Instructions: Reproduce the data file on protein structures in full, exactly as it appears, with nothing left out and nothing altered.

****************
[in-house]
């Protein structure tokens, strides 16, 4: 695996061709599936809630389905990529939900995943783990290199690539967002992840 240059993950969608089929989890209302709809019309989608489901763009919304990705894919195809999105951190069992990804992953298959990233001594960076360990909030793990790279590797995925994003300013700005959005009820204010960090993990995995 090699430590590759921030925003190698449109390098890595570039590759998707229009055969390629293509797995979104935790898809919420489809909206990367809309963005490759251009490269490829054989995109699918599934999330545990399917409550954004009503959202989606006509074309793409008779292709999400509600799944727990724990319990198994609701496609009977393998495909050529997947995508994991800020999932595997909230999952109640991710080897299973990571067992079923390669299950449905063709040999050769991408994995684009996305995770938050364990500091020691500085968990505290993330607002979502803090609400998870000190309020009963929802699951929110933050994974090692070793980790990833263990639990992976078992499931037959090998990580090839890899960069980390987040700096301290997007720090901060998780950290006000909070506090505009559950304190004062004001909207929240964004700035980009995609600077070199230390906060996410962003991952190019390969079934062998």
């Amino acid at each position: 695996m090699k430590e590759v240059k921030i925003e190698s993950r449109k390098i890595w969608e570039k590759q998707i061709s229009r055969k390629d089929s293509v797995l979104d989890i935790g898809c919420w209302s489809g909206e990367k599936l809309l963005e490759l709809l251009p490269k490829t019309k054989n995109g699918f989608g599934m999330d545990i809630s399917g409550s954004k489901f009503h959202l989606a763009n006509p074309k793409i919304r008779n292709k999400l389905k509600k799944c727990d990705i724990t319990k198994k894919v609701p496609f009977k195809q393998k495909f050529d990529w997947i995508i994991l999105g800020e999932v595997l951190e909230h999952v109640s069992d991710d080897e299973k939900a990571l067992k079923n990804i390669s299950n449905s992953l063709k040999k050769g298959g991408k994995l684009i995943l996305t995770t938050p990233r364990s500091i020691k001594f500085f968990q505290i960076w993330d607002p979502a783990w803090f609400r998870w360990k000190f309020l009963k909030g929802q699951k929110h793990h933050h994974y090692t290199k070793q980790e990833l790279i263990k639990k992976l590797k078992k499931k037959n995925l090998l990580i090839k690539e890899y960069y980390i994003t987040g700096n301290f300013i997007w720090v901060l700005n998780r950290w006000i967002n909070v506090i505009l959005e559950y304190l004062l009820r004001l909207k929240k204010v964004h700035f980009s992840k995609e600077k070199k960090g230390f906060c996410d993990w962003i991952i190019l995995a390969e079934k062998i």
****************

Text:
[in-house]
């Protein structure tokens, strides 16, 4: 695996061709599936809630389905990529939900995943783990290199690539967002992840 240059993950969608089929989890209302709809019309989608489901763009919304990705894919195809999105951190069992990804992953298959990233001594960076360990909030793990790279590797995925994003300013700005959005009820204010960090993990995995 090699430590590759921030925003190698449109390098890595570039590759998707229009055969390629293509797995979104935790898809919420489809909206990367809309963005490759251009490269490829054989995109699918599934999330545990399917409550954004009503959202989606006509074309793409008779292709999400509600799944727990724990319990198994609701496609009977393998495909050529997947995508994991800020999932595997909230999952109640991710080897299973990571067992079923390669299950449905063709040999050769991408994995684009996305995770938050364990500091020691500085968990505290993330607002979502803090609400998870000190309020009963929802699951929110933050994974090692070793980790990833263990639990992976078992499931037959090998990580090839890899960069980390987040700096301290997007720090901060998780950290006000909070506090505009559950304190004062004001909207929240964004700035980009995609600077070199230390906060996410962003991952190019390969079934062998």
């Amino acid at each position: 695996m090699k430590e590759v240059k921030i925003e190698s993950r449109k390098i890595w969608e570039k590759q998707i061709s229009r055969k390629d089929s293509v797995l979104d989890i935790g898809c919420w209302s489809g909206e990367k599936l809309l963005e490759l709809l251009p490269k490829t019309k054989n995109g699918f989608g599934m999330d545990i809630s399917g409550s954004k489901f009503h959202l989606a763009n006509p074309k793409i919304r008779n292709k999400l389905k509600k799944c727990d990705i724990t319990k198994k894919v609701p496609f009977k195809q393998k495909f050529d990529w997947i995508i994991l999105g800020e999932v595997l951190e909230h999952v109640s069992d991710d080897e299973k939900a990571l067992k079923n990804i390669s299950n449905s992953l063709k040999k050769g298959g991408k994995l684009i995943l996305t995770t938050p990233r364990s500091i020691k001594f500085f968990q505290i960076w993330d607002p979502a783990w803090f609400r998870w360990k000190f309020l009963k909030g929802q699951k929110h793990h933050h994974y090692t290199k070793q980790e990833l790279i263990k639990k992976l590797k078992k499931k037959n995925l090998l990580i090839k690539e890899y960069y980390i994003t987040g700096n301290f300013i997007w720090v901060l700005n998780r950290w006000i967002n909070v506090i505009l959005e559950y304190l004062l009820r004001l909207k929240k204010v964004h700035f980009s992840k995609e600077k070199k960090g230390f906060c996410d993990w962003i991952i190019l995995a390969e079934k062998i």